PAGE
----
Dakar – Hissene Habre, former Chadian dictator, was carried into court and restrained by masked security guards, as charges were read at the re-start of his trial for crimes against humanity during his 1982-1990 rule.
Habre, who was accused of responsibility for thousands of killings and cases of torture during his eight-year rule, has refused to recognise the legitimacy of the court.
A media report on Monday in Dakar said Habre shouted “Shut up! Shut up!” at the clerk, as the indictment was read.
It said Habre had to be restrained in his seat by three balaclava-wearing police officers, as he shouted abuse at the court.
Reed Brody, a Counsel at Human Rights Watch, who has worked with Habre’s victims since 1999, said Habre could make all the noise.
He said his noise was not enough to decide whether he should be tried, or if the victims get justice.
Brody said the trial capped 15 years of battle by victims and rights campaigners to bring the former strongman to justice in Senegal.
Critiques said the trial was suspended in July, after his lawyers refused to appear before the special AU-backed court.
They noted that the case marked the first time, which the former head of one African nation, would be tried by a court in another.
They were of the opinion that a successful trial, conducted to high standards and leading to a credible verdict, would strengthen African countries’ argument that they can try their own leaders.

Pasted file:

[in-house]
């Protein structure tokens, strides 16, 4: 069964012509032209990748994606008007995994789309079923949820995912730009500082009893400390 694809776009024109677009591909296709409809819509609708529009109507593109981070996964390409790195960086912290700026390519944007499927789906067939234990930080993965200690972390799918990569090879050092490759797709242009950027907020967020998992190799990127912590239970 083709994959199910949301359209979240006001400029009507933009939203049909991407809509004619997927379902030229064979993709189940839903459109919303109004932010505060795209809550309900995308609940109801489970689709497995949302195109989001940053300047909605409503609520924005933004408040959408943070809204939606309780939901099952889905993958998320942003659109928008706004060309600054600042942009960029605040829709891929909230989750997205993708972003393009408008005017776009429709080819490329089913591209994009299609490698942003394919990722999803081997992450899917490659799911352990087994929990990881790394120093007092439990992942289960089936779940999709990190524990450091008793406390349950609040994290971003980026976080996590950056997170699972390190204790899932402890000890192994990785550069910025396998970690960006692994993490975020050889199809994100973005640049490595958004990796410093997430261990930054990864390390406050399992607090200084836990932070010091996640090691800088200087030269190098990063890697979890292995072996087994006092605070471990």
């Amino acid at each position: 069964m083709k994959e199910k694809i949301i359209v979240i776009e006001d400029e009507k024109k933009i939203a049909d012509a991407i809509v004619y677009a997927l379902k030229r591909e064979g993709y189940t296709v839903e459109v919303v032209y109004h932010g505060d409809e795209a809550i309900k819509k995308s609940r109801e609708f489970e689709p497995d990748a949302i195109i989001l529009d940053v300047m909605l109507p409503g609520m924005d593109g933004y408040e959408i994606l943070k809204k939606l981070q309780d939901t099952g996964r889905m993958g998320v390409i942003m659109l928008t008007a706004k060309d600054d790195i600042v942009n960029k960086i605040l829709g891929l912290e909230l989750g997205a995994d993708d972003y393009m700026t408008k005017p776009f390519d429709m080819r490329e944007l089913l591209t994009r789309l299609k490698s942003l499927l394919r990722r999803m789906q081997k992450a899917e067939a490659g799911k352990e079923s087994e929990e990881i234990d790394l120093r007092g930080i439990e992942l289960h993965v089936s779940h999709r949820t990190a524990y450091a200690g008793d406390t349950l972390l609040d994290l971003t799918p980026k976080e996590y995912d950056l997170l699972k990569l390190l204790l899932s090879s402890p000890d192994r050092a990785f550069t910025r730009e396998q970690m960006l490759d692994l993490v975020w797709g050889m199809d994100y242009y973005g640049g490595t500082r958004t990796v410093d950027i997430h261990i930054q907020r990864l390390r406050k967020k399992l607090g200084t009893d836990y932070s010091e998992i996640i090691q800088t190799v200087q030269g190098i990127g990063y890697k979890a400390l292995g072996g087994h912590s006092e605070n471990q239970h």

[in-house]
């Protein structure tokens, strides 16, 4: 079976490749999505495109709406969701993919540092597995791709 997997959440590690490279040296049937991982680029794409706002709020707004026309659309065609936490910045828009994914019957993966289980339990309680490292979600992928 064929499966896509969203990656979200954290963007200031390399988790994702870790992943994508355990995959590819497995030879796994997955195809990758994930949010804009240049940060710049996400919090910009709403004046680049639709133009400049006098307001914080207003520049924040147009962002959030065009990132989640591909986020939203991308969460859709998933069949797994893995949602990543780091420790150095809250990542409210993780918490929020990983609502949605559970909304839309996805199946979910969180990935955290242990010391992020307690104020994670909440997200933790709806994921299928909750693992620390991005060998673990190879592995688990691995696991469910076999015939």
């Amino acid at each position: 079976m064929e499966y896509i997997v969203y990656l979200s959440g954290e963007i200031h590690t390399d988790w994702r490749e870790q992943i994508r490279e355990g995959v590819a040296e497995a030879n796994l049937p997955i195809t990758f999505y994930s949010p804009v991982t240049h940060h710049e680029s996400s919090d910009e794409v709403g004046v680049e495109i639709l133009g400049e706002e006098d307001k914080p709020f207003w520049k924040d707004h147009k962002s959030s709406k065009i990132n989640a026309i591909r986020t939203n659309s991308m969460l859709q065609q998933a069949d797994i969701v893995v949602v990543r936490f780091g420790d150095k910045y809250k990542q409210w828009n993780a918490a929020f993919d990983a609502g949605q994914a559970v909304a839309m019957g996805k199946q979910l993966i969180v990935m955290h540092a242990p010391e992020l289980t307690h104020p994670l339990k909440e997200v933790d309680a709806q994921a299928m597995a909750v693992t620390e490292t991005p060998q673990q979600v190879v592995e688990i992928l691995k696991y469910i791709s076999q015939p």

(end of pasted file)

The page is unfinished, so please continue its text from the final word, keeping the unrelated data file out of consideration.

This would be amid criticism of the International Criminal Court (ICC) for indicting only Africans.
They said the 72-year-old former leader, who faces charges of war crimes, torture and crimes against humanity, could face a maximum of life in prison.
The critics said dozens of victims have signified their intentions to fly to Dakar to testify at the trial, thanks to the cooperation of the Chadian government.
Fatimé Sakine, 53, a secretary who was tortured during 15 months in prison from 1984 to 1986 said, “Hissene Habre was the absolute king in Chad, throwing people in jail, having them tortured as he pleased, and now he’s acting like a spoiled child.
“He’s just afraid of us and afraid of the truth,’’ she said.
Another victim noted that when the victims first brought their case in 2000 to Senegal, courts ruled that they did not have the authority to try crimes committed in Chad.
He said AU later refused to extradite Habre to face trial in Belgium and asked Senegal to pass legislation giving its court’s jurisdiction for foreign crimes.
He said it was not until Senegalese President, Macky Sall, took office in 2012, that the process picked up speed, with the creation of the Extraordinary African Tribunal (CAE) a year later. (Reuters/NAN)